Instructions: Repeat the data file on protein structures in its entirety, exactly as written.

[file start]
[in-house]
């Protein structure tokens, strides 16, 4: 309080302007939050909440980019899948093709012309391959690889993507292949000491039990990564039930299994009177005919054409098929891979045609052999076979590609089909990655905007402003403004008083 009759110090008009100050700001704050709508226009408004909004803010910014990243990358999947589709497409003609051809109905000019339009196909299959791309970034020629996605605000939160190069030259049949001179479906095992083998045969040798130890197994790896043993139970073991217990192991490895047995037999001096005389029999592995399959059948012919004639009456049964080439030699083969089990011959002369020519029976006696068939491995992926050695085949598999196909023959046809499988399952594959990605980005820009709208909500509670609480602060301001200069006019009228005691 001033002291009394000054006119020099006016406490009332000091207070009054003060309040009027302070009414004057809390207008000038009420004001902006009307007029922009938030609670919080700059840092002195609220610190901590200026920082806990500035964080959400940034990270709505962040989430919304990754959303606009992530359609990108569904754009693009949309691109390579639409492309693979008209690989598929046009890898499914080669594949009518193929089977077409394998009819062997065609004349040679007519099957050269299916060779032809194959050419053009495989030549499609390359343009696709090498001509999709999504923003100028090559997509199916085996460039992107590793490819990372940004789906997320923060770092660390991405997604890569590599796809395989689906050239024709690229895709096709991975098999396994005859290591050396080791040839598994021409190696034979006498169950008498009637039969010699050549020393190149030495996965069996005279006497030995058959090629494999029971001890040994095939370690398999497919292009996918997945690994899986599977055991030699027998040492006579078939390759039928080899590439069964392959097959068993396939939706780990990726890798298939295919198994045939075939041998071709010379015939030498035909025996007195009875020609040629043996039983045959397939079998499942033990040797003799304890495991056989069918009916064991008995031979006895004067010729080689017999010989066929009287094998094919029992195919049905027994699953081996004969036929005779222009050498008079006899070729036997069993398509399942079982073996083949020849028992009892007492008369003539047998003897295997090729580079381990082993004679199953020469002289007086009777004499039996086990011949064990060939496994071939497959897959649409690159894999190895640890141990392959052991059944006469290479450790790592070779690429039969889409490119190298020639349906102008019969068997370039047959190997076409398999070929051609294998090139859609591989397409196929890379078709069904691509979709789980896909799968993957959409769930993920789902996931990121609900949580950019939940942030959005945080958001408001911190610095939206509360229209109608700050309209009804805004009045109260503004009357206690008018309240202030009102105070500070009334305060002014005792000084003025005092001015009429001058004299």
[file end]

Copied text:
[in-house]
């Protein structure tokens, strides 16, 4: 309080302007939050909440980019899948093709012309391959690889993507292949000491039990990564039930299994009177005919054409098929891979045609052999076979590609089909990655905007402003403004008083 009759110090008009100050700001704050709508226009408004909004803010910014990243990358999947589709497409003609051809109905000019339009196909299959791309970034020629996605605000939160190069030259049949001179479906095992083998045969040798130890197994790896043993139970073991217990192991490895047995037999001096005389029999592995399959059948012919004639009456049964080439030699083969089990011959002369020519029976006696068939491995992926050695085949598999196909023959046809499988399952594959990605980005820009709208909500509670609480602060301001200069006019009228005691 001033002291009394000054006119020099006016406490009332000091207070009054003060309040009027302070009414004057809390207008000038009420004001902006009307007029922009938030609670919080700059840092002195609220610190901590200026920082806990500035964080959400940034990270709505962040989430919304990754959303606009992530359609990108569904754009693009949309691109390579639409492309693979008209690989598929046009890898499914080669594949009518193929089977077409394998009819062997065609004349040679007519099957050269299916060779032809194959050419053009495989030549499609390359343009696709090498001509999709999504923003100028090559997509199916085996460039992107590793490819990372940004789906997320923060770092660390991405997604890569590599796809395989689906050239024709690229895709096709991975098999396994005859290591050396080791040839598994021409190696034979006498169950008498009637039969010699050549020393190149030495996965069996005279006497030995058959090629494999029971001890040994095939370690398999497919292009996918997945690994899986599977055991030699027998040492006579078939390759039928080899590439069964392959097959068993396939939706780990990726890798298939295919198994045939075939041998071709010379015939030498035909025996007195009875020609040629043996039983045959397939079998499942033990040797003799304890495991056989069918009916064991008995031979006895004067010729080689017999010989066929009287094998094919029992195919049905027994699953081996004969036929005779222009050498008079006899070729036997069993398509399942079982073996083949020849028992009892007492008369003539047998003897295997090729580079381990082993004679199953020469002289007086009777004499039996086990011949064990060939496994071939497959897959649409690159894999190895640890141990392959052991059944006469290479450790790592070779690429039969889409490119190298020639349906102008019969068997370039047959190997076409398999070929051609294998090139859609591989397409196929890379078709069904691509979709789980896909799968993957959409769930993920789902996931990121609900949580950019939940942030959005945080958001408001911190610095939206509360229209109608700050309209009804805004009045109260503004009357206690008018309240202030009102105070500070009334305060002014005792000084003025005092001015009429001058004299």